Cedars-Sinai Launches Precision Health
Jennifer Van Eyk, PhD, co-director of Cedars-Sinai Precision Health, director of Basic Science Research in the Barbra Streisand Women's Heart Center and director of the Advanced Clinical Biosystems Institute, speaks at the launch of Precision Health.
Newly Funded Precision Health Studies
Eight faculty members were announced Sept. 16 as recipients of Cedars-Sinai Precision Health funding for their research projects:
Cedars-Sinai Precision Health made its debut last week, offering a compelling preview of a new world of medicine in which advanced data on an individual’s genes, proteins and even digestive processes would drive personalized healthcare for patients.
Before a standing-room-only audience of industry representatives, scientists, physicians and other Cedars-Sinai staff in Harvey Morse Auditorium, the launch featured inspirational speeches, plus a new video and posters illustrating new research projects on a range of human ills.
The program is a partnership among scientists, clinicians and industry. Its stated purpose is "to drive the development of the newest technology and best research, coupled to the finest clinical practice, to rapidly deliver precise and personalized healthcare solutions."
Cedars-Sinai Precision Health is “really going to fundamentally change the way that we practice medicine," Dermot McGovern, MD, PhD, FRCP (LON), the program's director, says in a video that was played at the launch and posted on the new Cedars-Sinai Precision Health website.
Instead of grouping patients by disease, "we're going to think about people as individuals, based on more a molecular profile," to enhance prevention, diagnosis and treatment of illnesses, says McGovern, who also is professor of Medicine and Biomedical Sciences and director of Translational Medicine at the F. Widjaja Inflammatory Bowel and Immunobiology Research Institute.
To advance the program's goals, Cedars-Sinai announced it will fund eight new studies by its scientists on cancer, heart disease, childhood development and other subjects. The projects were culled from 39 submissions.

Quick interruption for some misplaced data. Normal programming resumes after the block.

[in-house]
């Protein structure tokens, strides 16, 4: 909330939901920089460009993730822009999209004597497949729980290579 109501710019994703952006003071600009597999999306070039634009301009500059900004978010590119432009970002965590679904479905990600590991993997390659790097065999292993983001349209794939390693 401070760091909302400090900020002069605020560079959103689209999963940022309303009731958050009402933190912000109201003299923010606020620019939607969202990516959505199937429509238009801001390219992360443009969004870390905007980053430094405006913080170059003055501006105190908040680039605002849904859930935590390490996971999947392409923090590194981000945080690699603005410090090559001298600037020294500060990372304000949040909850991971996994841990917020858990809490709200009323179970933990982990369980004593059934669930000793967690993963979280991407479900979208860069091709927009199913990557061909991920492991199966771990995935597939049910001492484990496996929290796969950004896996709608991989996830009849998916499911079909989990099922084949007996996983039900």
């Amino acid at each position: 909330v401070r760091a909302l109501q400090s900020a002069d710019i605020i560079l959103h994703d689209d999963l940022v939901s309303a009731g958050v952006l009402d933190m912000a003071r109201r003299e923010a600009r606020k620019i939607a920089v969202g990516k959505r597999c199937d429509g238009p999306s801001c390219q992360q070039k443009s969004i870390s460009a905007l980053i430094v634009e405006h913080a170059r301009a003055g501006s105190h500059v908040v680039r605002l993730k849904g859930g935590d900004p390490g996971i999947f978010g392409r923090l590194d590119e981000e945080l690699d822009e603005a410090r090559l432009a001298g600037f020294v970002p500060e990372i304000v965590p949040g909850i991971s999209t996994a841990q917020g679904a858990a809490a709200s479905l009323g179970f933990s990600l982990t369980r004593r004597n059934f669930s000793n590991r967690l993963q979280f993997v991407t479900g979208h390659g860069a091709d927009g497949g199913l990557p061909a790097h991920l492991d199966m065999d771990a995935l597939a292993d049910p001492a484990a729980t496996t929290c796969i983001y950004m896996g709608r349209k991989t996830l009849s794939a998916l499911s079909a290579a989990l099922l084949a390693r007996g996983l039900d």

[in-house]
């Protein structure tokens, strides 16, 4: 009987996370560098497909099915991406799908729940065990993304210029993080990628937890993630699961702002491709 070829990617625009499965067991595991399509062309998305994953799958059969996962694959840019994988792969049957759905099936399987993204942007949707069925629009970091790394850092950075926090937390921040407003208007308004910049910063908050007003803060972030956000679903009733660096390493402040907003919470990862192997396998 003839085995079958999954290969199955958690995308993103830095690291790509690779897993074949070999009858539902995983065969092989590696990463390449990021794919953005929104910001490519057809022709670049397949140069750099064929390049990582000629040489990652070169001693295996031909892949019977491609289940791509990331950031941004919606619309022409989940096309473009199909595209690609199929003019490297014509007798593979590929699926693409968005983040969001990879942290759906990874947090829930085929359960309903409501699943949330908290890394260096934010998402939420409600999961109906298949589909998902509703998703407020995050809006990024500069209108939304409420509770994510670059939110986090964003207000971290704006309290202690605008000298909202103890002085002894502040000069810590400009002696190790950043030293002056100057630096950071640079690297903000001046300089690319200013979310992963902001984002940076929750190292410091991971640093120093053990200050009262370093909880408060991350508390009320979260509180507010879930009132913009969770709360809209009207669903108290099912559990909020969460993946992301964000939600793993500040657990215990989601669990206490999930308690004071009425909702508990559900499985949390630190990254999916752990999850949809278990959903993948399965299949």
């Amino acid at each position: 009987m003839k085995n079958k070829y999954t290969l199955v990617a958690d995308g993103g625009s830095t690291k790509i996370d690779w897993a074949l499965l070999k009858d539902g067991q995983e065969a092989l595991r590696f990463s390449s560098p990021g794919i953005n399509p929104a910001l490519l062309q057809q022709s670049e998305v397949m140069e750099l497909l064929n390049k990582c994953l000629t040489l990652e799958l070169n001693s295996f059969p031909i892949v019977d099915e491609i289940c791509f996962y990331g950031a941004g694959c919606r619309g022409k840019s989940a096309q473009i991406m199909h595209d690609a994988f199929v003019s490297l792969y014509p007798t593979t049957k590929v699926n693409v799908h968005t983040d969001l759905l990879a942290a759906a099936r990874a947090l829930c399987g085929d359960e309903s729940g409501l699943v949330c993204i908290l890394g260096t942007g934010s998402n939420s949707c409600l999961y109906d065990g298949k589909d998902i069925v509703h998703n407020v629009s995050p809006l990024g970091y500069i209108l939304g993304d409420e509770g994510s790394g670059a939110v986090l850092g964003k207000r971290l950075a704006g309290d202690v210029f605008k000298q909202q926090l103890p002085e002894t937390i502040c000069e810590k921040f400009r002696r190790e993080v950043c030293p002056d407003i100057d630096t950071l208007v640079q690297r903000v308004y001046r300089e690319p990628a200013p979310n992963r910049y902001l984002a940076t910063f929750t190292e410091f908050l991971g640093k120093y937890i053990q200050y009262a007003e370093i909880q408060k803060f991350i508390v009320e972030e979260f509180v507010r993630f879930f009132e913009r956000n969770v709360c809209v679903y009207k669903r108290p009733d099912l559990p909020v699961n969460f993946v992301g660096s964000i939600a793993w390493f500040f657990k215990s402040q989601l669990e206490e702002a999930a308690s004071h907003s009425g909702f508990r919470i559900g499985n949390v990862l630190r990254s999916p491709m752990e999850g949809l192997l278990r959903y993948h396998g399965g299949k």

"All these projects were just amazing," said Jennifer Van Eyk, PhD, co-director of Cedars-Sinai Precision Health, director of Basic Science Research in the Barbra Streisand Women's Heart Center and director of the Advanced Clinical Biosystems Institute. "It was very difficult to choose."
Also at the launch event, two invited medical leaders surveyed the road ahead for precision health, also known as precision medicine, and the potential roadblocks.
Rob Knight, PhD, professor of Pediatrics and Computer Science and Engineering at University of California, San Diego, focused on the microbiome, the ever-changing community of microorganisms that live in association with the human body. Numbering in the trillions, the microorganisms' cells actually outnumber the body's human cells. They are believed to be key drivers of human health.
Knight sees a future in which, by blowing on a bathroom mirror, people might generate readouts of their individual disease states, based on their microbiome at the moment. They then could take appropriate action. Although much work remains to make that vision a reality, Knight is assembling the data because "where there is data, there is hope."
Lon Cardon, senior vice president of alternative discovery and development at GlaxoSmithKline, a global healthcare company based in Britain, outlined obstacles to translating discoveries into effective drug therapies. About half the time, promising pharmaceuticals fail to work in late-stage clinical trials, after extensive investment, he said.
Early successes have been achieved in using genetic data to create better drugs for cancer and certain rare diseases. But genetics thwarts easy analysis and clinical application, Cardon said. He called for private-public collaboration to move forward.
"No single entity has all the skills to fully exploit the big data information for the next generation of medicines," Cardon said. "It's going to be the partnerships that make that happen."
Clive Svendsen, PhD, director of the Cedars-Sinai Board of Governors Regenerative Medicine Institute and professor of Medicine and Biomedical Sciences, closed the session by describing how his team uses a patient's own stem cells to grow tissues in the lab. Using this "organ on a chip," scientists can test potential drug therapies.
The ultimate goal? "We want to generate the right treatment for the right patient at the right time," Svendsen said.